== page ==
The Government today continued to resist calls to give the public access to a paedophiles' register after the Sarah Payne case.

Home Office minister Keith Bradley insisted the move would drive offenders underground.

The renewed calls for the register came after Roy Whiting, 42, was yesterday jailed for life for kidnapping and murdering Sarah.

Sarah's parents, Sara and Michael Payne, made an impassioned plea for the introduction of "Sarah's Law" - giving parents the right to know about released paedophiles - after the court hearing.

Sarah was not Whiting's first victim - he had previously sexually assaulted a nine-year-old girl and authorities had warned he was a "dangerous paedophile" who could strike again.

But Mr Bradley said today: "What's most important is the protection of our children. Nothing is a higher priority.

"I am determined to legislate in this area to bring in tough sentences and long sentences to ensure that violent and dangerous offenders are not released from prison.

"And where they are, there is continued supervision of them in the community to ensure the public and children are protected from them."

Asked about the calls for Sarah's Law, Mr Bradley said: "What I am concerned about is that when people are in the community they are properly supervised and we know where they are.

"With the proposals (Sarah's Law) there is a chance that people will go underground."

He added that the difficult job the authorities already faced would be "undermined" because they would not know where paedophiles were.

Mr Bradley said: "Through our new multi-agency public protection panels that we have set up, we can properly monitor sex offenders."

Terry Grange, chief constable of Dyfed Powys Police, who deals with sex offender issues for the Association of Chief Police Officers, agreed.

He said: "If we start naming paedophiles a good proportion of them will disappear.

"Currently we have the register of sex offenders, and 97 per cent of those who should register have. We know where they are.

"Because we know where they are, we are able to conduct assessments as to the risk they pose, monitor their movements, treat them where it is possible and manage them to the best of our ability.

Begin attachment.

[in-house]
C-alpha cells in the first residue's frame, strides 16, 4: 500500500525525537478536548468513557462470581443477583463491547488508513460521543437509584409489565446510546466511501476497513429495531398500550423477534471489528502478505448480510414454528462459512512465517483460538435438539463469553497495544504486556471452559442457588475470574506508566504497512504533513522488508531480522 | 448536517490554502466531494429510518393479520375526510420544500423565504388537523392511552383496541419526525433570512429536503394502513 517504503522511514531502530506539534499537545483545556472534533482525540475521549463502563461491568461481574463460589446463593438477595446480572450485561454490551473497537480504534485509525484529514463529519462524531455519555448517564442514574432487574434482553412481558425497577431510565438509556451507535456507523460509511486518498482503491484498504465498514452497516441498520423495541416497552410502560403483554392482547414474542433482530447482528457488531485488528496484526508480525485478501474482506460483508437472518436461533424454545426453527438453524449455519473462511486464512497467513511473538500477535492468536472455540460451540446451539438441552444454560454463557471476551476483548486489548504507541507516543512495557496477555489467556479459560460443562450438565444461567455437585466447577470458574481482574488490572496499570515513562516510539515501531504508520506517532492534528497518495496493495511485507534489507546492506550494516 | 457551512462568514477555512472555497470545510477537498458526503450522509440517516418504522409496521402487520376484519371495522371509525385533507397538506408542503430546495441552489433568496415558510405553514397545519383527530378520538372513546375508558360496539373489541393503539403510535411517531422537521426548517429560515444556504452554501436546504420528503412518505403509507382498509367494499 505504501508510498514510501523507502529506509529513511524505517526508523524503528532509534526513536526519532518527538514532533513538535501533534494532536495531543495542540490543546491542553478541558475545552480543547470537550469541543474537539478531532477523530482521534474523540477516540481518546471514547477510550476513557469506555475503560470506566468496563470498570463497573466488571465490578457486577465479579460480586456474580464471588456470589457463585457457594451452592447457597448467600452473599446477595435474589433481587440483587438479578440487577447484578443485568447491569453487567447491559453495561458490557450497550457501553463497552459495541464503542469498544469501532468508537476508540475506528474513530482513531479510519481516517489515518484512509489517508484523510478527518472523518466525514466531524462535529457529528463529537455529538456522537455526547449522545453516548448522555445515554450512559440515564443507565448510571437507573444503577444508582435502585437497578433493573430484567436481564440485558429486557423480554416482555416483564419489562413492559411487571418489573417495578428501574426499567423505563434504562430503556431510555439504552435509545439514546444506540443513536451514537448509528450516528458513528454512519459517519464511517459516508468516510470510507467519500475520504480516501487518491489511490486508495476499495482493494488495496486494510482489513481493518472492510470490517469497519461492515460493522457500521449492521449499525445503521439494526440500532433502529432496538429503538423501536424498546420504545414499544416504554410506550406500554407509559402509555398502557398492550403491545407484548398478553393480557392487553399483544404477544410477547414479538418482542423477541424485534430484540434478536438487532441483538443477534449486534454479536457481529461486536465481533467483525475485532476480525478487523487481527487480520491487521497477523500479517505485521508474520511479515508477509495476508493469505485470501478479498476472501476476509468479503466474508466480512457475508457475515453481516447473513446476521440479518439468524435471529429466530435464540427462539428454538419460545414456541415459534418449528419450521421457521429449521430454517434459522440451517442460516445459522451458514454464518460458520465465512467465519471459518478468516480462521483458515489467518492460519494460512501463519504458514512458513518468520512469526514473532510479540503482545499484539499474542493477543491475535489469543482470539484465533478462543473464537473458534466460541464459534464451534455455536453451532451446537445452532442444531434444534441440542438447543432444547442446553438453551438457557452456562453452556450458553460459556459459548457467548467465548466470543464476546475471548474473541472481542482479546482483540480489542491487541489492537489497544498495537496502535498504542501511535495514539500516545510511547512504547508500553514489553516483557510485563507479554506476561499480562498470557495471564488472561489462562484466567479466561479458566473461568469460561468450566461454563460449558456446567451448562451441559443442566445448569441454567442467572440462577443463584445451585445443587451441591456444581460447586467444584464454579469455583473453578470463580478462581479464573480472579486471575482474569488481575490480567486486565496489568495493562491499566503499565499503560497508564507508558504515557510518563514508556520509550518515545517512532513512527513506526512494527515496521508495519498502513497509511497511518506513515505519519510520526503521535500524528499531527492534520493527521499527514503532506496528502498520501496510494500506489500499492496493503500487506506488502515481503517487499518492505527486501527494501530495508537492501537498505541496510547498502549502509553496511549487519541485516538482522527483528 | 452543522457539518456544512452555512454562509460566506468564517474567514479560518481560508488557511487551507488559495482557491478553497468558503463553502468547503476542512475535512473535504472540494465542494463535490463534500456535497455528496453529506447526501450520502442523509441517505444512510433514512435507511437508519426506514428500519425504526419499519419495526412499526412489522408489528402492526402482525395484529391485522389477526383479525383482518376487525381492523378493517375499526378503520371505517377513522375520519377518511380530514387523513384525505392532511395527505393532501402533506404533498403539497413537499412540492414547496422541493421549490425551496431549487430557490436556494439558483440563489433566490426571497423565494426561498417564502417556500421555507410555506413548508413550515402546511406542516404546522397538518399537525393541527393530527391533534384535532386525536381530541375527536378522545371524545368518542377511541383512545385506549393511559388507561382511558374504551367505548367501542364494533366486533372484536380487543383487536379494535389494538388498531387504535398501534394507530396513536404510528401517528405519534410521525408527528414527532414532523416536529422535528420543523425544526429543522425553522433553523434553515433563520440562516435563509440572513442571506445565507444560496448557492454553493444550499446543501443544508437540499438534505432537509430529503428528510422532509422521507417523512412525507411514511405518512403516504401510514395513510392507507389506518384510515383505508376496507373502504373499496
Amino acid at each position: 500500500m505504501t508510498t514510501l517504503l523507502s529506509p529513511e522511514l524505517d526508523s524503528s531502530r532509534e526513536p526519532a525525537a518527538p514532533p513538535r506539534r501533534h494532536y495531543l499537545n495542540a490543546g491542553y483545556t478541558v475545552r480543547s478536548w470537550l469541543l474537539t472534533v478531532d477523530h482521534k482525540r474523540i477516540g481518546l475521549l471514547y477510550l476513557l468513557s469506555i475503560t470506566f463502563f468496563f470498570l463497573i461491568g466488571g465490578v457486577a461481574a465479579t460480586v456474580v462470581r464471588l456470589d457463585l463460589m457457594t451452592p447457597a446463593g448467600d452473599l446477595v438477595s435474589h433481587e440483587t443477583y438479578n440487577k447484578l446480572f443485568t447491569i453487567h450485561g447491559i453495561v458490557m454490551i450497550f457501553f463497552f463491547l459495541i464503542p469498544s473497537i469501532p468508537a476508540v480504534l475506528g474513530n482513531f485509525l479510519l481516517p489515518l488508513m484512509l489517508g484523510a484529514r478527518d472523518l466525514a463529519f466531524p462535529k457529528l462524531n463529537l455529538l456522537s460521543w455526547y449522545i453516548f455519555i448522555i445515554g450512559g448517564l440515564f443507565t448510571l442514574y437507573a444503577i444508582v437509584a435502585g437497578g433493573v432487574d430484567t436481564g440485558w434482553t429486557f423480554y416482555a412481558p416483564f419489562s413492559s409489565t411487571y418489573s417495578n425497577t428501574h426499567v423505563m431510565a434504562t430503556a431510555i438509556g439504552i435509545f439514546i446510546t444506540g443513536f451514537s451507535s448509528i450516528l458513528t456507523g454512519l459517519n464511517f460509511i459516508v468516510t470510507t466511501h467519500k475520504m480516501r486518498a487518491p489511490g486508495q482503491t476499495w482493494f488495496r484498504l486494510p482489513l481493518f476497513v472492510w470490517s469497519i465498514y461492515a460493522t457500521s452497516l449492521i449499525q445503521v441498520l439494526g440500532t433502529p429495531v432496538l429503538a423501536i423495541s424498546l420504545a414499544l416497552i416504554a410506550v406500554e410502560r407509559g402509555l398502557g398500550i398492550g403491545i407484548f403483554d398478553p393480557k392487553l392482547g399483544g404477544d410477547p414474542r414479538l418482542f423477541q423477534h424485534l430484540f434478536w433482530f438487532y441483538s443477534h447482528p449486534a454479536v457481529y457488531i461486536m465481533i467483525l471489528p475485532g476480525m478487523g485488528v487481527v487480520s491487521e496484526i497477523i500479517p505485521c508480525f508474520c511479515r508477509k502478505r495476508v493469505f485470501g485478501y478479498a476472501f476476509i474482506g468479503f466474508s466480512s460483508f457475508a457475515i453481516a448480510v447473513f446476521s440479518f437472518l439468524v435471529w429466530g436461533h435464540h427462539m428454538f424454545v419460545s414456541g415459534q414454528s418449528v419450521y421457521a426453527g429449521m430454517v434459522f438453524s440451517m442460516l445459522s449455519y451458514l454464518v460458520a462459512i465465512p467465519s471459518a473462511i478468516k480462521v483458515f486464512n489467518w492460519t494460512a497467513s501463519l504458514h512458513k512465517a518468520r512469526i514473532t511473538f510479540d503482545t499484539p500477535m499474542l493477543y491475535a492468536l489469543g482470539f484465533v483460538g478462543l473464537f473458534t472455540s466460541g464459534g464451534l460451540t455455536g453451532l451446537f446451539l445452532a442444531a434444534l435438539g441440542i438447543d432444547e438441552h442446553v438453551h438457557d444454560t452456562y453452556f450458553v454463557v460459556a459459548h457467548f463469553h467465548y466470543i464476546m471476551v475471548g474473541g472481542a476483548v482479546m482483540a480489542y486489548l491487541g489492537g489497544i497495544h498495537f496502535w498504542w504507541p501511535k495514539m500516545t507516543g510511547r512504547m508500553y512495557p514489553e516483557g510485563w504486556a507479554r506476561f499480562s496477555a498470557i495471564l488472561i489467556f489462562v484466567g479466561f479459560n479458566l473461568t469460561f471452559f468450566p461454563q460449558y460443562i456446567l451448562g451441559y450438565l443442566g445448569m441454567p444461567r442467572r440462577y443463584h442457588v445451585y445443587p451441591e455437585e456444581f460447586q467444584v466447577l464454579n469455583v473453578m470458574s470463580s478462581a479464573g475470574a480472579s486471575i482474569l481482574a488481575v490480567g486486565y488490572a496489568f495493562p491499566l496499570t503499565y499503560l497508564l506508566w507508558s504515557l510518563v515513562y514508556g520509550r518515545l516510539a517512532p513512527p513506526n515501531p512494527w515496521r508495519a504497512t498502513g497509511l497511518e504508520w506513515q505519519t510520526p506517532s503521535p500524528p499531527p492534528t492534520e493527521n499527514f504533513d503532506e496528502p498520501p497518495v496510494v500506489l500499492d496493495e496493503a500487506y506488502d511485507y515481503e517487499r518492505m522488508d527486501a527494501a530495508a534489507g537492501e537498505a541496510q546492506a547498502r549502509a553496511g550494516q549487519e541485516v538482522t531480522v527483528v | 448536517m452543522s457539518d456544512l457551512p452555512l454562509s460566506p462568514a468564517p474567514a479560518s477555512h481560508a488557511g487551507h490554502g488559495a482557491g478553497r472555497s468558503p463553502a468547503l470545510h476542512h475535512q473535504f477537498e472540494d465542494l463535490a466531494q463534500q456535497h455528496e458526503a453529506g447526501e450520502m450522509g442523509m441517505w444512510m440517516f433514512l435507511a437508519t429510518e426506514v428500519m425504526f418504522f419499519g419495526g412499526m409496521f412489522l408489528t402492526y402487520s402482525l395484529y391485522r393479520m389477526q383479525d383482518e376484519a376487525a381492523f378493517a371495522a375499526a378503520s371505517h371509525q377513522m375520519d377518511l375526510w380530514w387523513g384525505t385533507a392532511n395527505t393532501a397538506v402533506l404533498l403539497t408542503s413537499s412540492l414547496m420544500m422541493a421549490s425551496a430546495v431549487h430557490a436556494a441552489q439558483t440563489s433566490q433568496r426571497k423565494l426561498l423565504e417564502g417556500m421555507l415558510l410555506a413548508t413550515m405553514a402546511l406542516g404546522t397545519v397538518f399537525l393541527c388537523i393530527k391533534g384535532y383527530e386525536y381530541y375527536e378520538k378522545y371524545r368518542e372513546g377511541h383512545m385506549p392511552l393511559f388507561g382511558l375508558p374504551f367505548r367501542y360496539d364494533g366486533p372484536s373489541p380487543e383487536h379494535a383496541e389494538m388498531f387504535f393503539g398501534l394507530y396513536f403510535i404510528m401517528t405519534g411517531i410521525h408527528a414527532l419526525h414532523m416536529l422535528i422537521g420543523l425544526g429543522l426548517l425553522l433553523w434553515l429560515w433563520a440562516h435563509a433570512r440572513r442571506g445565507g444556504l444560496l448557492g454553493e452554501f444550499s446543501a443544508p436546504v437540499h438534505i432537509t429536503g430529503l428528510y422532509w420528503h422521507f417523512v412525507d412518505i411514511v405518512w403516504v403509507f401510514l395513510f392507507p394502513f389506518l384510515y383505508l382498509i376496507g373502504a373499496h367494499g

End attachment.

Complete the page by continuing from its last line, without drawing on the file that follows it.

"But having said that, I have to be completely honest and say there is no absolute safety for the public."

Mr Grange acknowledged that Whiting was on the sex offenders' register after his previous conviction for attacking a young child.

He said Whiting had been monitored for 18 months, but added: "The problem for police forces, and probation services and housing authorities is that there are a large number of paedophiles.

"The register of sex offenders contains an awful lot of people.

"You have to make an assessment as to which of them pose the highest risk and place all your efforts towards them.

"But having said that, it is not possible to monitor people 24 hours a day, 365 days a year."

Whiting previously snatched a schoolgirl off the street in his home town of Crawley, West Sussex, in 1995 and subjected her to a sickening sex assault.

He served two and a half years of a four-year jail sentence in June 1995 and was released in November 1997 - despite warnings from probation officers, who were convinced there was a danger he would attack another child.

Meanwhile, Laura Ahearn, director of US organisation Parents for Megan's Law, - which was the legal inspiration for Sarah's Law - backed the Paynes.

Ms Ahearn said she knew of stories where the law had exposed paedophiles who had been trying to establish relationships with children.

She added: "I think it is somewhat naive to believe that law enforcement, social services and probation can really control an individual who himself cannot control his actions."

She said that law was not a "ticket" for vigilante action, insisting community support services were in place to ensure information was handled responsibly.

December 13, 2001